From an absolutely brilliant front-page article in The Washington Post, by two absolutely brilliant and serious political journalists:
Democrats Fear Backlash at Polls for Antiwar Remarks By Jim VandeHei and Shalaigh Murray
Strong antiwar comments in recent days by House Minority Leader Nancy Pelosi and Democratic National Committee Chairman Howard Dean have opened anew a party rift over Iraq, with some lawmakers warning that the leaders' rhetorical blasts could harm efforts to win control of Congress next year.
Several Democrats joined President Bush yesterday in rebuking Dean's declaration to a San Antonio radio station Monday that "the idea that we're going to win the war in Iraq is an idea which is just plain wrong."
The critics said that comment could reinforce popular perceptions that the party is weak on military matters and divert attention from the president's growing political problems on the war and other issues. "Dean's take on Iraq makes even less sense than the scream in Iowa: Both are uninformed and unhelpful," said Rep. Jim Marshall (D-Ga.), recalling Dean's famous election-night roar after stumbling in Iowa during his 2004 presidential bid.
Democratic Congressional Campaign Committee Chairman Rahm Emanuel (Ill.) and Rep. Steny H. Hoyer (Md.), the second-ranking House Democratic leader, have told colleagues that Pelosi's recent endorsement of a speedy withdrawal, combined with her claim that more than half of House Democrats support her position, could backfire on the party, congressional sources said.
These sources said the two leaders have expressed worry that Pelosi is playing into Bush's hands by suggesting Democrats are the party of a quick pullout -- an unpopular position in many of the most competitive House races. . . .
Despite Pelosi's claims that she echoes the views of most members in her caucus, plenty of Democrats are cringing at her new high profile on an Iraq withdrawal. Not only did she back a position that polls show most Americans do not support, but she also did this when Bush is trying to move off the defensive by accusing Democrats of supporting a de facto surrender.
"We have not blown our chance" of winning back the House but "we have jeopardized it," said a top strategist to House Democrats, who requested anonymity to speak freely about influential party leaders. "It raises questions about whether we are capable of seizing political opportunities or whether we cannot help ourselves and blow it" by playing to the liberal base of the party.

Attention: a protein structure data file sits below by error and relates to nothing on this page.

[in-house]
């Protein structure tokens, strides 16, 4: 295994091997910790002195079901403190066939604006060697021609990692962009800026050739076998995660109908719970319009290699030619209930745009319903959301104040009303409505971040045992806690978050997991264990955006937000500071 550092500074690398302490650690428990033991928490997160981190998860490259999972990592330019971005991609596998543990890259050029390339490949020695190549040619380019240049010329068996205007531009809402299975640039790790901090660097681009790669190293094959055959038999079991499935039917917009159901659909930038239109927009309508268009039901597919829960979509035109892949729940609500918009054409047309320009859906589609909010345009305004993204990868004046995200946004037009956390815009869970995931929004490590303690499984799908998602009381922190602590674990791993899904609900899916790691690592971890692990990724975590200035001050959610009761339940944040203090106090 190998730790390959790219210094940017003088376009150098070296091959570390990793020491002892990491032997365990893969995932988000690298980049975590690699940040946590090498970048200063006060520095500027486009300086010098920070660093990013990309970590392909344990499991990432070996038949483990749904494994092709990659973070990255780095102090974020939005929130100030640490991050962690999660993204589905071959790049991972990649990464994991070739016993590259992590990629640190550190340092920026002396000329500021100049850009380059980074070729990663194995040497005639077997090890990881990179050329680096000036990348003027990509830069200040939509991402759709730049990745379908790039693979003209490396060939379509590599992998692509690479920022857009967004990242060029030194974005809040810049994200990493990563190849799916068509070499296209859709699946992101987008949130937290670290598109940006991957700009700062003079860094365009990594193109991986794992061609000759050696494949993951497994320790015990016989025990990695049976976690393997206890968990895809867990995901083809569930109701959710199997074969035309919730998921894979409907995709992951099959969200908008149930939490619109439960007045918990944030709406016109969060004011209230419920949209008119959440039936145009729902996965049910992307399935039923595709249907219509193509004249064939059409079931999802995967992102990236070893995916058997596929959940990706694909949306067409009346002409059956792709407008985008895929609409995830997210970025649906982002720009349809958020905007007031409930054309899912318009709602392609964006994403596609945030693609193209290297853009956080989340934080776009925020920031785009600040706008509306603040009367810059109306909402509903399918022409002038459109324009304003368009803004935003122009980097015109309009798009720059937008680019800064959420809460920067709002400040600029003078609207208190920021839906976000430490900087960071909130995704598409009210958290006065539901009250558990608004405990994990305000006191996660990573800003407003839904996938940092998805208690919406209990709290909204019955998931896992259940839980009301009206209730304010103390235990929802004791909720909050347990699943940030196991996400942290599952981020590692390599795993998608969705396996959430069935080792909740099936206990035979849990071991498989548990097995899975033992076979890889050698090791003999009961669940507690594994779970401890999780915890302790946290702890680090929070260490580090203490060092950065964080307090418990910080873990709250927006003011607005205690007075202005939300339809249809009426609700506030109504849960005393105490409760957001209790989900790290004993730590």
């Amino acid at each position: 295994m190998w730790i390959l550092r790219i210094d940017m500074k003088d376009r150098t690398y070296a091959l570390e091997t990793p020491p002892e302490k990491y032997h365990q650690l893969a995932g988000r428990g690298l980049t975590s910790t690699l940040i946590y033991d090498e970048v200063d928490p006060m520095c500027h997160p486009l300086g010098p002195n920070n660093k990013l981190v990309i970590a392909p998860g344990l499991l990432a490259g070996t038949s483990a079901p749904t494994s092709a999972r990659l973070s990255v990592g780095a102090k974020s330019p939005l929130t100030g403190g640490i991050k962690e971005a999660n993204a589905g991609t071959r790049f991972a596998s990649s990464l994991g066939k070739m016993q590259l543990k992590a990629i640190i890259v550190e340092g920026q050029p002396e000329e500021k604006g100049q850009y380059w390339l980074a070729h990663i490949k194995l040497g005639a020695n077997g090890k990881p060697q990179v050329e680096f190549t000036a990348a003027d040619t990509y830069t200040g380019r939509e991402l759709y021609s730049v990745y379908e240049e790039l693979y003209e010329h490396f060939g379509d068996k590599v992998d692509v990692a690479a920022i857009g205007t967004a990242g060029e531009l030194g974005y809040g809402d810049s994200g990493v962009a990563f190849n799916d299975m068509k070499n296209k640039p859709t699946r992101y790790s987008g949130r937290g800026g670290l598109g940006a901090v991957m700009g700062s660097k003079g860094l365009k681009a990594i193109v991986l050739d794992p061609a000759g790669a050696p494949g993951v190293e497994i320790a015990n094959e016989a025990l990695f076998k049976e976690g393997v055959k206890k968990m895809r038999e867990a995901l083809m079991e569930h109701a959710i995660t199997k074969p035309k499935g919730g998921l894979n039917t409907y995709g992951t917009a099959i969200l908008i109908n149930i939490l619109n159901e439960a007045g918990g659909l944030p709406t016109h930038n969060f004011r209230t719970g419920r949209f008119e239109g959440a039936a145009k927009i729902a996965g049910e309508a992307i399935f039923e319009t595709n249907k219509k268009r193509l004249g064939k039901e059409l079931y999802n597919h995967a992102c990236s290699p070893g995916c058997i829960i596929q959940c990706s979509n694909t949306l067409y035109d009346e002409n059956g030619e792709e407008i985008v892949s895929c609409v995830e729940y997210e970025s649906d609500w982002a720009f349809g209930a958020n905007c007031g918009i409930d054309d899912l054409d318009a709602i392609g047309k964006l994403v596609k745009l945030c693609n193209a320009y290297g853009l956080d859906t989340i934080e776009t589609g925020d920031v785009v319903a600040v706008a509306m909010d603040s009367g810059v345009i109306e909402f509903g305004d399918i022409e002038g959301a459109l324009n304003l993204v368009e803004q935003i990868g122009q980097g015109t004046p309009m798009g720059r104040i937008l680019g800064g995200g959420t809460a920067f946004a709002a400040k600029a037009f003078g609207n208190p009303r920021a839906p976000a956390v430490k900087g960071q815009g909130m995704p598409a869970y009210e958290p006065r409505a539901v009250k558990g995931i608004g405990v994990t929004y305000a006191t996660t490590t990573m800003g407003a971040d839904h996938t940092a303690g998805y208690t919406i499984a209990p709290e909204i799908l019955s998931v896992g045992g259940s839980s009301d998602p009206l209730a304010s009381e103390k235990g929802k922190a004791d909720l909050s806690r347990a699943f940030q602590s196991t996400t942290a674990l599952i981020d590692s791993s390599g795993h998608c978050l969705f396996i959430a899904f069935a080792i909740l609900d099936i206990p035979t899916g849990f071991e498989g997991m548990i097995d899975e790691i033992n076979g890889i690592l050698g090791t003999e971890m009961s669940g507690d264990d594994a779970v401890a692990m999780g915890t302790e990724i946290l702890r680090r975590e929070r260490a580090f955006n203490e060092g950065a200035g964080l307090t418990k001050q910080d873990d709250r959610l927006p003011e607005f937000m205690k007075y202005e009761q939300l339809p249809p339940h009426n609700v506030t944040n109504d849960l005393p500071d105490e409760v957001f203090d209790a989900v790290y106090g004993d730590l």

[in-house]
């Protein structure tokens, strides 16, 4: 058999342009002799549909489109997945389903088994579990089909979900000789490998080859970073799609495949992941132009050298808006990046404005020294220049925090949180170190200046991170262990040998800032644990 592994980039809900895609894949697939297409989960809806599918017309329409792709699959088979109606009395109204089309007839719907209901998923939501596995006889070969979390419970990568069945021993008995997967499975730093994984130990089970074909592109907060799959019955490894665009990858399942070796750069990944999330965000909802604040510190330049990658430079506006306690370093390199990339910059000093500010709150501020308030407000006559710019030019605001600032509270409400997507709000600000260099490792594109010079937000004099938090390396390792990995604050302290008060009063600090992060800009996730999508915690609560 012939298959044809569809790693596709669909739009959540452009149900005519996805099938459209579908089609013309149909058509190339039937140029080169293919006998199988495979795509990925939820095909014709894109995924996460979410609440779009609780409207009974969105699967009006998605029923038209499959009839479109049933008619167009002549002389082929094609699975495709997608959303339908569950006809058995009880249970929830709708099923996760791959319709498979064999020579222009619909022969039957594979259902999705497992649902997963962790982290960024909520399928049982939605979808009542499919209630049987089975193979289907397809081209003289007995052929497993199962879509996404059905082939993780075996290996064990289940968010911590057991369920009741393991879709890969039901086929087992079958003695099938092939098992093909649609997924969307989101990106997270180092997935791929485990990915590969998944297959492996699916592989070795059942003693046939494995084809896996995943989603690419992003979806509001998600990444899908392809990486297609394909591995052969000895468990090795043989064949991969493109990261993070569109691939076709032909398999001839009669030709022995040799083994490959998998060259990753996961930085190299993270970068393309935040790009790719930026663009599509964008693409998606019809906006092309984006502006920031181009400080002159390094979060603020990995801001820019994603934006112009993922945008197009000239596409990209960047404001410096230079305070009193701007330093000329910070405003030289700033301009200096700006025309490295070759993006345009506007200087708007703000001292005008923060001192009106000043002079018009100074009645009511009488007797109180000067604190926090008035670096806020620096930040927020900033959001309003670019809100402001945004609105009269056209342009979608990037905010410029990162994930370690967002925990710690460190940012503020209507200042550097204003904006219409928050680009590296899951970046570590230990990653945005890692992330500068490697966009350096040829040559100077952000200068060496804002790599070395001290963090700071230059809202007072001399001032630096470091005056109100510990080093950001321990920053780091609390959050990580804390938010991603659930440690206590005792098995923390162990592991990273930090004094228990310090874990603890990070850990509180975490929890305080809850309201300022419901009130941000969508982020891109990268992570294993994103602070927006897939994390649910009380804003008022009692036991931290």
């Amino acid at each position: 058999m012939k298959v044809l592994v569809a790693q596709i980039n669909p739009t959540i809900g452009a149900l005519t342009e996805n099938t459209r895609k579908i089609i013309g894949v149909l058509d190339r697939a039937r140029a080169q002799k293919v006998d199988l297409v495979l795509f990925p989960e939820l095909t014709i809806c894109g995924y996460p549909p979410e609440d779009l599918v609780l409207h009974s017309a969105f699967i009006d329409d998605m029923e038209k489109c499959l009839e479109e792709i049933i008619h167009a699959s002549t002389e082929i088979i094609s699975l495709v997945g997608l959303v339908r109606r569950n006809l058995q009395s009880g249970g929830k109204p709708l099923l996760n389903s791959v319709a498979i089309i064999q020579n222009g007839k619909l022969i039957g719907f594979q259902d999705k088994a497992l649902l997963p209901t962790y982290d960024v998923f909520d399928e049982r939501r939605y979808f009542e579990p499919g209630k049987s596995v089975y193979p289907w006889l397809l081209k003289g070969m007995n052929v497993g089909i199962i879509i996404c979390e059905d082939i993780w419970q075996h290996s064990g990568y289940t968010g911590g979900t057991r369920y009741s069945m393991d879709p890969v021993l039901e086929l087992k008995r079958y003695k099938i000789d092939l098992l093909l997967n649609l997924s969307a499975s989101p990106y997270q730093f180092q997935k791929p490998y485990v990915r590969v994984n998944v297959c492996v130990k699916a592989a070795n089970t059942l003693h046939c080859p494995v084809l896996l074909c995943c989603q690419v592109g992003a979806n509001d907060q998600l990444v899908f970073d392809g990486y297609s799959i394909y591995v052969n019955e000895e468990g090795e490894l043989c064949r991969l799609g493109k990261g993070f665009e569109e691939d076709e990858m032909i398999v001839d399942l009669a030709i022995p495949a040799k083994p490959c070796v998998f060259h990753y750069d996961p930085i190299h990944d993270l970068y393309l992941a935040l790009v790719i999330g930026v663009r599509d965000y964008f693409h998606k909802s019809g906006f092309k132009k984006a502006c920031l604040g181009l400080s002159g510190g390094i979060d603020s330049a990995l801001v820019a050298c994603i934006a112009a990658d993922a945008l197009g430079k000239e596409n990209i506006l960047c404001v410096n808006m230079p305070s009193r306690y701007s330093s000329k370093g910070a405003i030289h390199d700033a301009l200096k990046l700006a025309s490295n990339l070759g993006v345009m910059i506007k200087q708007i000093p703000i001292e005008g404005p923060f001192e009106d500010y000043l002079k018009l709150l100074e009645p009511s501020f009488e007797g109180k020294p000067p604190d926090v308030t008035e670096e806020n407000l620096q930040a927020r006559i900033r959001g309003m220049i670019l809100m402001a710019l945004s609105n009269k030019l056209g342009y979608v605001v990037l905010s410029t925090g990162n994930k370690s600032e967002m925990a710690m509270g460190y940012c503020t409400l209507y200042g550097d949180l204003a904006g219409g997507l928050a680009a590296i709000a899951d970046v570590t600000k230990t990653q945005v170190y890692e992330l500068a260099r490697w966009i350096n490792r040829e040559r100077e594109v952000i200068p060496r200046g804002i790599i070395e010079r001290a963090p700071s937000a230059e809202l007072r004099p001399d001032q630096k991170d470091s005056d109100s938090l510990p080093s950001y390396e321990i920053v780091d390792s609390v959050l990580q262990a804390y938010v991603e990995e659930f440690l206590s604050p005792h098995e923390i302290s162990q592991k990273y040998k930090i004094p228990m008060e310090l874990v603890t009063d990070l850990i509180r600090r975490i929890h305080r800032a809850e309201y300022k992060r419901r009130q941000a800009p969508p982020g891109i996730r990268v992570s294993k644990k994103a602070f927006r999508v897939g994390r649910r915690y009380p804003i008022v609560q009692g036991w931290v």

That was from December 7, 2005. Jim VandeHei is now at The Politico saying these things. Otherwise, everything is completely unchanged. And then there was this, from "liberal" Joe Klein in Time in January, 2006:
How to Stay Out of Power Most polls indicate that a strong majority of Americans favor the act, and I suspect that a strong majority would favor the NSA [warrantless eavesdropping] program as well, if its details were declassified and made known.
[L]iberal Democrats are about as far from the American mainstream on these issues as Republicans were when they invaded the privacy of Terri Schiavo's family in the right-to-die case last year.
But there is a difference. National security is a far more important issue, and until the Democrats make clear that they will err on the side of aggressiveness in the war against al-Qaeda, they will probably not regain the majority in Congress or the country.
And then there was this, from "liberal" Eleanor Clift in Newsweek from March, 2006:
Republicans finally had something to celebrate this week when Democratic Sen. Russ Feingold called for censuring George W. Bush. Democrats must have a death wish. Just when the momentum was going against the president, Feingold pops up to toss the GOP a life raft. . . . The broader public sees it as political extremism. Just when the Republicans looked like they were coming unhinged, the Democrats serve up a refresher course on why they can't be trusted with the keys to the country.
In June of 2006, in the midst of the Lamont-Lieberman race and as the debate over Iraq intensified, the political genius Mark Halperin -- then of ABC News, now of Time -- presciently announced: "If I were them [Democrats], I'd be scared to death about November's elections." Also in July 2006, National Journal's The Hotline (via LEXIS) compiled still further warnings that Democrats would be in big, big if the sensible war-proponent Joe Lieberman lost his primary: